• Legislative panel hears testimony on environmental spending

    Updated: 2 hr ago

    ALBANY, N.Y. (AP) — Cleaning up polluted land for redevelopment, improving access to public lands and increasing resiliency to extreme weather are among the Department of Environmental Conservation's priorities in the coming fiscal year, Commissioner Joe Martens told Senate and Assembly fiscal committees at a budget hearing Wednesday. Notably absent from the agency's agenda was fracking, which has drawn sign-waving crowds of opponents and advocates to environmental budget hearings in the last few years. Several lawmakers praised Martens for the decision last month to ban shale gas development using high-volume hydraulic fracturing, or fracking.

  • Study: Insurers may using drug costs to discriminate

    Updated: 2 hr ago

    FORT LAUDERDALE, Fla. (AP) — Insurance companies, perhaps more than previously thought, may be charging the sickest patients extra for drugs under the federal health law, in an effort to discourage them from choosing certain plans, according to a study released Wednesday. One of the cornerstones of President Obama's signature health law forbids insurance companies from turning away people with pre-existing conditions such as diabetes or cancer. Yet hundreds of patient advocacy groups say insurance companies have found a way to discriminate against these people, who are more expensive to cover because they require life-long treatments.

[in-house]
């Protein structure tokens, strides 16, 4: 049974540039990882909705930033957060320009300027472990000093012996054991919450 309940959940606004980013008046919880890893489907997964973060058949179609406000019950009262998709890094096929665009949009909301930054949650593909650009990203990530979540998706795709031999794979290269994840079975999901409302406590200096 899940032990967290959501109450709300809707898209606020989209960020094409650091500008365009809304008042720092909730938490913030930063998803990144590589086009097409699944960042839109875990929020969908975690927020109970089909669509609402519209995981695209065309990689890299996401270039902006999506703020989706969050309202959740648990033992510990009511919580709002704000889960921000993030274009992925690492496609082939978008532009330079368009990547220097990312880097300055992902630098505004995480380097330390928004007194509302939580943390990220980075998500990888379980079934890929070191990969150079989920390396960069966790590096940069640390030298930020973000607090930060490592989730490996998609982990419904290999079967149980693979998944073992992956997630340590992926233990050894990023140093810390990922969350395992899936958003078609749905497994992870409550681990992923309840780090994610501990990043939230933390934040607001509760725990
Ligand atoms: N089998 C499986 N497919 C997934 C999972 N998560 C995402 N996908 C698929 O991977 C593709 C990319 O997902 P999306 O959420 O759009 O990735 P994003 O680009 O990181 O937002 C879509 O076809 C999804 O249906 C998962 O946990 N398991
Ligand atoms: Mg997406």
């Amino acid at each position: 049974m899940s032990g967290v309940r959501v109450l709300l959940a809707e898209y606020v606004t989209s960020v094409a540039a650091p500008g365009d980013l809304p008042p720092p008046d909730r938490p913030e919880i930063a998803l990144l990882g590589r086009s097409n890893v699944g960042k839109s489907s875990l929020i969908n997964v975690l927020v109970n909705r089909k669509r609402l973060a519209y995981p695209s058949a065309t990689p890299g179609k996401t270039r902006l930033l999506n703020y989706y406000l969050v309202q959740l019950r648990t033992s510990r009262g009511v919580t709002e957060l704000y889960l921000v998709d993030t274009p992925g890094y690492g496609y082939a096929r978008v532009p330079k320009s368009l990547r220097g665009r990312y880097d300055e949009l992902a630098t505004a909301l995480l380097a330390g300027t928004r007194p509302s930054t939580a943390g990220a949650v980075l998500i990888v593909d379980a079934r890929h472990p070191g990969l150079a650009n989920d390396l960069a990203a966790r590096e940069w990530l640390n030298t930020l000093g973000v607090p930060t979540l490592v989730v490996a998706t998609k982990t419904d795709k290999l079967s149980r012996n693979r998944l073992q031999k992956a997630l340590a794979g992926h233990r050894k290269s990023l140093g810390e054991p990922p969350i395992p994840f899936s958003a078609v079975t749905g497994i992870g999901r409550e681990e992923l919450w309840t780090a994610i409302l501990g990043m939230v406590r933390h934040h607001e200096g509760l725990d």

• Former LANL scientist sentenced to five years for attempt to sell nuclear secrets

    Updated: 2 hr ago

    Bringing a bizarre case of would-be espionage to a close, former Los Alamos National Laboratory scientist P. Leonardo Mascheroni was sentenced to five years in prison Wednesday for trying to pass classified nuclear weapons information to a man he believed to be a Venezuelan government official. The sentence was handed down in federal court in Albuquerque. In a rambling statement to the judge, Mascheroni denied he ever intended to help Venezuela acquire nuclear weapons. “What I was selling was completely science fiction,” he said. Mascheroni said his real goal was to find a venue to pursue his research on fusion energy, an idea he had tried unsuccessfully to push both at the lab and at the congressional level.

  • Trial opens for 2 accused of desecrating Illinois cemetery

    Updated: 2 hr ago